Re: Re: ILAC centre

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The finished Dunnes product in its all-consuming glory.

It couldn’t be more insensitive if it tried, bulldozing through the reticient streetscape and slashing nonchalantly through the unifying codes of the host terrace.

The success of the bombastic Debenhams/Roches was reliant on its contrast with the charming traditional unified streetscape leading up to it – that has now been utterly lost.
Is it now the renewed policy of Dublin City Council, as in the 1980s, to clear away all of Henry Street? How can they possibly justify future refusals for similar development in this terrace? Simply, they cannot. Not that they’d be bothered either way going by this development.

The bleak corridor that is now Cole’s Lane: the blank facade of Debenhams to one side, the ugly elevation of Dunnes to the other, and the pathetic two-storey termination of the ‘refurbished’ Ilac at the end.

The finesse is striking.

The ubiquitous pavillion storey on top forms the restaurant and additional store floor space.

The restaurant design is edgy, crisp, calm and at times tounge-in-cheek – mirror walls are apparently ‘in’ again. One of the saving graces of this development.

The colour scheme seems to be influenced by an Aero bar, and is very cool.

Saying that, €2.80 for a cup of coffee is extortionate, and the warm milk on my table was thoroughly sour. Not a great start. For a restaurant with such pretensions, milk on the table is an oddity at best. You’ll get a far better deal all-round in Chocolate Soup in Debenhams.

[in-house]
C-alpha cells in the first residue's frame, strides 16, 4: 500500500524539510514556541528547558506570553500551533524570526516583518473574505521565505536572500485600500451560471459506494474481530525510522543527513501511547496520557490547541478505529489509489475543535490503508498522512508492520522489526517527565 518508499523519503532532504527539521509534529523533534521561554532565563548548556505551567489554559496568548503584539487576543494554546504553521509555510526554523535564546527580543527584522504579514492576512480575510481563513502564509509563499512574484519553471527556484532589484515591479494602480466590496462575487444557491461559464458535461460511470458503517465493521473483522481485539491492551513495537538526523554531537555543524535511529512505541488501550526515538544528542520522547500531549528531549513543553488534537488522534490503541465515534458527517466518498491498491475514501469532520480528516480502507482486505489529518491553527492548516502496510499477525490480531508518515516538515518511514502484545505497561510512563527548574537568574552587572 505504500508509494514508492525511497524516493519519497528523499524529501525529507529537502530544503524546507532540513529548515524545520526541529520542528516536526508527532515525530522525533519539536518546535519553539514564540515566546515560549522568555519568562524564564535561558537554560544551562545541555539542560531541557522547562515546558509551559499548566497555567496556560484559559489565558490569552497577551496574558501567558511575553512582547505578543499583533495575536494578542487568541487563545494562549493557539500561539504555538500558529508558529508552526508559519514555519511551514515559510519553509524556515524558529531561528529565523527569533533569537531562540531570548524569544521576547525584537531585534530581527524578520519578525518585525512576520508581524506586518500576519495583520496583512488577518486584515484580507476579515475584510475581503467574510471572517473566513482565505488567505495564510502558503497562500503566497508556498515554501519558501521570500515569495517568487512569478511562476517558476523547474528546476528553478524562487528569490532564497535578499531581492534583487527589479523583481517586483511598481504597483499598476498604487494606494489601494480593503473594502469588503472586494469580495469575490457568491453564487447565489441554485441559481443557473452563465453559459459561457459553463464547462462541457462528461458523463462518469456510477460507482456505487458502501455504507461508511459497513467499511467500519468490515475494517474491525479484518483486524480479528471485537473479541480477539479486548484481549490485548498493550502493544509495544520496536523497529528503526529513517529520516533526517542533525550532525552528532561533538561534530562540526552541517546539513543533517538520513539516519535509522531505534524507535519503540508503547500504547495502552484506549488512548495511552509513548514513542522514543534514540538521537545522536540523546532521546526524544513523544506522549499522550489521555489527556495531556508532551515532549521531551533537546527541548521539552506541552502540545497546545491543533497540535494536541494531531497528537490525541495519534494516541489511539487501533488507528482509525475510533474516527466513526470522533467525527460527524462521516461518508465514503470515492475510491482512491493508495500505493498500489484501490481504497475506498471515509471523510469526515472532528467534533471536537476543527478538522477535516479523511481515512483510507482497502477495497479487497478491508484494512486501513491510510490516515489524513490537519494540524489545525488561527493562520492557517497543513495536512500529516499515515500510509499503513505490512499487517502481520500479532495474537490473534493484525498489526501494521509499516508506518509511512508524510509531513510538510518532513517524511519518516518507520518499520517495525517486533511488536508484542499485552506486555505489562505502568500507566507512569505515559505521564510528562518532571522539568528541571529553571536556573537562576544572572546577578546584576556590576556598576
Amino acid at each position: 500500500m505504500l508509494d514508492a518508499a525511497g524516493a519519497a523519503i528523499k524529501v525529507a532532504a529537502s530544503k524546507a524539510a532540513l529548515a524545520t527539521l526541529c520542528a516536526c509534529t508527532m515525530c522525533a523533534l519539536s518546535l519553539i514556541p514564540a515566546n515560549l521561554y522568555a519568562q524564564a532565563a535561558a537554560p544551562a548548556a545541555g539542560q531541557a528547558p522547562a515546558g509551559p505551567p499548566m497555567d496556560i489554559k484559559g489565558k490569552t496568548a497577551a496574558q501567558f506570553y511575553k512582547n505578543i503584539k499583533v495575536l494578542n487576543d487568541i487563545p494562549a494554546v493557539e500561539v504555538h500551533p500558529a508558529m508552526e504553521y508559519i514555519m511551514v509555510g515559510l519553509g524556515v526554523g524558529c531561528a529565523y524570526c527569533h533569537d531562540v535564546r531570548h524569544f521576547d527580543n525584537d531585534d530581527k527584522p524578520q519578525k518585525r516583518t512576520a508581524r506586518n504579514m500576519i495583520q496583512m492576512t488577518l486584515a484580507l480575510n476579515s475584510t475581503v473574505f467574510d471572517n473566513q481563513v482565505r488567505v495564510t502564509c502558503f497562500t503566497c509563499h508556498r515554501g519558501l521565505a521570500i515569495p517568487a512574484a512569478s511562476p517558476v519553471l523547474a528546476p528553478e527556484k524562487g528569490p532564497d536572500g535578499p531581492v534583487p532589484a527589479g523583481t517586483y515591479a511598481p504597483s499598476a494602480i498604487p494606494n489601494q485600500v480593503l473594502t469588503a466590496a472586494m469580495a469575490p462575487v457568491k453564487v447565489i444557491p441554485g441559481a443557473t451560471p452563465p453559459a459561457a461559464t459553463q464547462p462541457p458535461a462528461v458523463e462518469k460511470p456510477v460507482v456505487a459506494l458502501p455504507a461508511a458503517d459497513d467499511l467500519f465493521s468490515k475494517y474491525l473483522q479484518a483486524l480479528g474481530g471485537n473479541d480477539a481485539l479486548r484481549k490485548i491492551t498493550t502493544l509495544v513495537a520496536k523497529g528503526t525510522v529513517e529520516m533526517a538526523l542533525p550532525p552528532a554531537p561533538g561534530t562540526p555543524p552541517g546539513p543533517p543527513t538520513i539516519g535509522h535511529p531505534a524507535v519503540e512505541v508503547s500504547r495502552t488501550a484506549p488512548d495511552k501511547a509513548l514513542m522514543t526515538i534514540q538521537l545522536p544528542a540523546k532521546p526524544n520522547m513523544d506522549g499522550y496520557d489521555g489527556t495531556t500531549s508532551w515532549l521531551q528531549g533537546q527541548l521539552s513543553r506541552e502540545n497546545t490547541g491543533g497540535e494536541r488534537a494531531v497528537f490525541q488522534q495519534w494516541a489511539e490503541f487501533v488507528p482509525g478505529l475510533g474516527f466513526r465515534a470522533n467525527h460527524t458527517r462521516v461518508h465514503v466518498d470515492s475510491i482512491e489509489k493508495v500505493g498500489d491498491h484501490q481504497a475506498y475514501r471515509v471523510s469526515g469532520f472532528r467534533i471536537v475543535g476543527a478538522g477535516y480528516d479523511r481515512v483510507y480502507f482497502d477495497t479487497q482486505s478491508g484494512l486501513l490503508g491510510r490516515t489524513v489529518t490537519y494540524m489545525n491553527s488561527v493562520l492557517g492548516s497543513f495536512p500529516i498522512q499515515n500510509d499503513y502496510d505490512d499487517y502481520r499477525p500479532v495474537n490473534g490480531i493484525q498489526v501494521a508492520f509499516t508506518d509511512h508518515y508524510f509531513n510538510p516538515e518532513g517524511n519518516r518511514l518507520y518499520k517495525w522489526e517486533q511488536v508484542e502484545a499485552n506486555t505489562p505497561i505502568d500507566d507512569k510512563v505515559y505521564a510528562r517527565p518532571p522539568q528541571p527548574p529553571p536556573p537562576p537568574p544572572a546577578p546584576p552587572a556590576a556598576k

The roof terrace directly adjoins the restaurant, and provides all of its natural light. It is from up here that one really appreciates what a loss the unacquired corner building on Henry Street/Cole’s Lane was for Dunnes. It constrains both the floorplates of the store at large, and a highly desirable wrap-around roof terrace with views down Henry Street. There are no views to be had of the city from the current location, other than the blank wall of Debenhams opposite and the horrendous vista of the low-rise air-con peppered roofscape of the Ilac. No wonder all the glazing is frosted!

The interiors of the store itself are relatively predictable. Surprisingly little has moved on since Roches was completed a number of years ago; in that respect I think Roches were ahead of their time. Dunnes only has the allure of the new as an attribute at the minute: generally I think the Roches fit-out still wins out on substance, if a little more worn now. Dunnes has some great escalator wall treatment, but little else of note. It’s no wonder the store was completed so quickly, as much of the corrugated metal and concrete structure is still exposed, just painted black and hung with suspended slab ceilings. Strangely inconsistent eggshell black walls are also a feature.

What is innovative however is its product displays – they’ve come on leaps and bounds from the Dunnes of old. Sweeping sexy crescents of seating with shoe display shelving above, big circular rugs with display tables atop, elegantly laid out shelving units more akin to Fraiser’s apartment than a retail outlet, all makes for a visually interesting retail experience.

A shame it’s all housed in such a monster of a building: even at the entrance on ground floor level it gives Henry Street a slap in the face by turning its back on it. The windows are completely closed off, making for an unpleasant closing-in experience upon entering the store. There’s also no sense of place whatsoever upon entering what proclaims to be a department store of sorts – you walk straight into racks of clothing which looks and feels odd.

And not to lay this matter just at the feet of Dunnes, but the energy these places consume must be crazy. Everywhere you look it’s energy energy energy!

Along with heating and air-conditioning blasting away and escalators rotating 18 hours a day. You’d wonder as to the sustainability of these warehouses in the longer term.

All in all a positive retail and design contribution to the city centre, but an ignorant brush-off to its host streets.

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